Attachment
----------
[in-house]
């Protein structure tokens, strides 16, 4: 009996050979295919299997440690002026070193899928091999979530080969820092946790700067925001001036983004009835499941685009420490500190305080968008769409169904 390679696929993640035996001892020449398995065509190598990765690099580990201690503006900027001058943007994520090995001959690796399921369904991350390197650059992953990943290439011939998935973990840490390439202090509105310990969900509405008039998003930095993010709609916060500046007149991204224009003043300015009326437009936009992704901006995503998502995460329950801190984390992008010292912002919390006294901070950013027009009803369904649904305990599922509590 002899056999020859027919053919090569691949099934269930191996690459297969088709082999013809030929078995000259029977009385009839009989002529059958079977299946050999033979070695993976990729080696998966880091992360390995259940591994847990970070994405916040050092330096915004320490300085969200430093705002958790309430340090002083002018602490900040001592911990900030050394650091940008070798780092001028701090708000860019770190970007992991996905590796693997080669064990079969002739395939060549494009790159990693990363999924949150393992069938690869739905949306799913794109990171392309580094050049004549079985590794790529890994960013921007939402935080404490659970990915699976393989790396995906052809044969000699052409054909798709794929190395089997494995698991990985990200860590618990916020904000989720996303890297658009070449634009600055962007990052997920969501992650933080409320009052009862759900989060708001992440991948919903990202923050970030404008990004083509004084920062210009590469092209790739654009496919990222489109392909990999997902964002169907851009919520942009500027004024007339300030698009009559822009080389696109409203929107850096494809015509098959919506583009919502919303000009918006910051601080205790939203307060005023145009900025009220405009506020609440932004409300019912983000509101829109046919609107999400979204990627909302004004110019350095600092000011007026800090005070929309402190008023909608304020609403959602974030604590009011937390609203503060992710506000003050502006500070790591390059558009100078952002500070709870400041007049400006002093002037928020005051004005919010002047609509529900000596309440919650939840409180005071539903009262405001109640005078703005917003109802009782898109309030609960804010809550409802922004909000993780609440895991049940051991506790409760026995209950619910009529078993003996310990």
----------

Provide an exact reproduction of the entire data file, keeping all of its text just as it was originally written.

[in-house]
């Protein structure tokens, strides 16, 4: 009996050979295919299997440690002026070193899928091999979530080969820092946790700067925001001036983004009835499941685009420490500190305080968008769409169904 390679696929993640035996001892020449398995065509190598990765690099580990201690503006900027001058943007994520090995001959690796399921369904991350390197650059992953990943290439011939998935973990840490390439202090509105310990969900509405008039998003930095993010709609916060500046007149991204224009003043300015009326437009936009992704901006995503998502995460329950801190984390992008010292912002919390006294901070950013027009009803369904649904305990599922509590 002899056999020859027919053919090569691949099934269930191996690459297969088709082999013809030929078995000259029977009385009839009989002529059958079977299946050999033979070695993976990729080696998966880091992360390995259940591994847990970070994405916040050092330096915004320490300085969200430093705002958790309430340090002083002018602490900040001592911990900030050394650091940008070798780092001028701090708000860019770190970007992991996905590796693997080669064990079969002739395939060549494009790159990693990363999924949150393992069938690869739905949306799913794109990171392309580094050049004549079985590794790529890994960013921007939402935080404490659970990915699976393989790396995906052809044969000699052409054909798709794929190395089997494995698991990985990200860590618990916020904000989720996303890297658009070449634009600055962007990052997920969501992650933080409320009052009862759900989060708001992440991948919903990202923050970030404008990004083509004084920062210009590469092209790739654009496919990222489109392909990999997902964002169907851009919520942009500027004024007339300030698009009559822009080389696109409203929107850096494809015509098959919506583009919502919303000009918006910051601080205790939203307060005023145009900025009220405009506020609440932004409300019912983000509101829109046919609107999400979204990627909302004004110019350095600092000011007026800090005070929309402190008023909608304020609403959602974030604590009011937390609203503060992710506000003050502006500070790591390059558009100078952002500070709870400041007049400006002093002037928020005051004005919010002047609509529900000596309440919650939840409180005071539903009262405001109640005078703005917003109802009782898109309030609960804010809550409802922004909000993780609440895991049940051991506790409760026995209950619910009529078993003996310990």